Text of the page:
Galerius, Emperor of Rome

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Galerius, Emperor of Rome

The emperor Galerius (c. 250-311 A.D.) ruled over a disintegrating Roman Empire in the years just prior to its conversion to Christianity. The six-year period of his reign, from 305 to 311, marked the last official persecution of Christians in the Roman world. In the work De Mortibus Persecutorum (Of the Manner in Which the Persecutors Died), the historian Lactantius, a contemporary of the emperor, described Galerius as “worse than all the bad princes of former days. In this wild beast there dwelt a native barbarity and a savageness foreign to Roman blood.”

Galerius's full Latin name is Gaius Galerius Valerius Maximianus, but he was not born a citizen of Rome proper, nor was he of noble status. Historians place the date of his birth around the year 250, in Serdica, which is near Sofia, the present-day capital of Bulgaria. At the time, Serdica was the capital of Dacia Aureliana, a Roman province comprising the area south of the Danube River. The region was populated by Thracians, an Indo-European people who were influenced by contact with ancient Greece. Galerius's father was Thracian and a herdsman by profession, a job that Galerius apparently took up in his younger years. It is known that Galerius's mother was called Romula, and was of Dacian birth, meaning that she had originally come from what is now Romania after the region was subject to raids by Carpians, a Dacian tribe that often attacked Roman settlements.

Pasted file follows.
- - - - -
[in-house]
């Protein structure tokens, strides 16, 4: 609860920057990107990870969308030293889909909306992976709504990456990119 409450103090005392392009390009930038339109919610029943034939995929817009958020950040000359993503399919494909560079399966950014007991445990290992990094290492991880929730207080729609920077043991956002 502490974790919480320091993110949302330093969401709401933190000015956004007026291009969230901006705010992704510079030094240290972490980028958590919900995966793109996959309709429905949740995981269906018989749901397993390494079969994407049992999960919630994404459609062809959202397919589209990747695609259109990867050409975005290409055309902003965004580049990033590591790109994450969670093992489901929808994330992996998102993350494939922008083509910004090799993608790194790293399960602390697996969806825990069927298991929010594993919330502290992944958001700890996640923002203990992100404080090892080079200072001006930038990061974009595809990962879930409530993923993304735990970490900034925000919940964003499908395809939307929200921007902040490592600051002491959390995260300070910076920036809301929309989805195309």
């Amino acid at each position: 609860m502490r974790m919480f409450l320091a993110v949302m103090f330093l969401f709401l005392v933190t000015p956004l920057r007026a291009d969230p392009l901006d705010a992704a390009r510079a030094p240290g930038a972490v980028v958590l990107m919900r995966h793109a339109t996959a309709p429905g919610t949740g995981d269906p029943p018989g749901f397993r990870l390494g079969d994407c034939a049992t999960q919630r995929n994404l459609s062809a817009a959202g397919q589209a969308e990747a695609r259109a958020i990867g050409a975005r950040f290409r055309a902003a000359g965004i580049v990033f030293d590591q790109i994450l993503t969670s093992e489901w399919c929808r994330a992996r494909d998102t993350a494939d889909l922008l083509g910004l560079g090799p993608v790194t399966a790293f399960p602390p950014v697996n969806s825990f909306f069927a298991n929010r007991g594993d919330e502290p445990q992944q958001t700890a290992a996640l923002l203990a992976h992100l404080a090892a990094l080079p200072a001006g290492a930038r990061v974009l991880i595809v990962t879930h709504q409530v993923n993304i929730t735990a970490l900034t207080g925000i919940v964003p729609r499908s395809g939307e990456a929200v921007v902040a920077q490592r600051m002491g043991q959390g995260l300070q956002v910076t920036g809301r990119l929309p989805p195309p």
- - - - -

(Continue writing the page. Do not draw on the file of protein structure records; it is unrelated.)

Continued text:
Proclaimed Caesar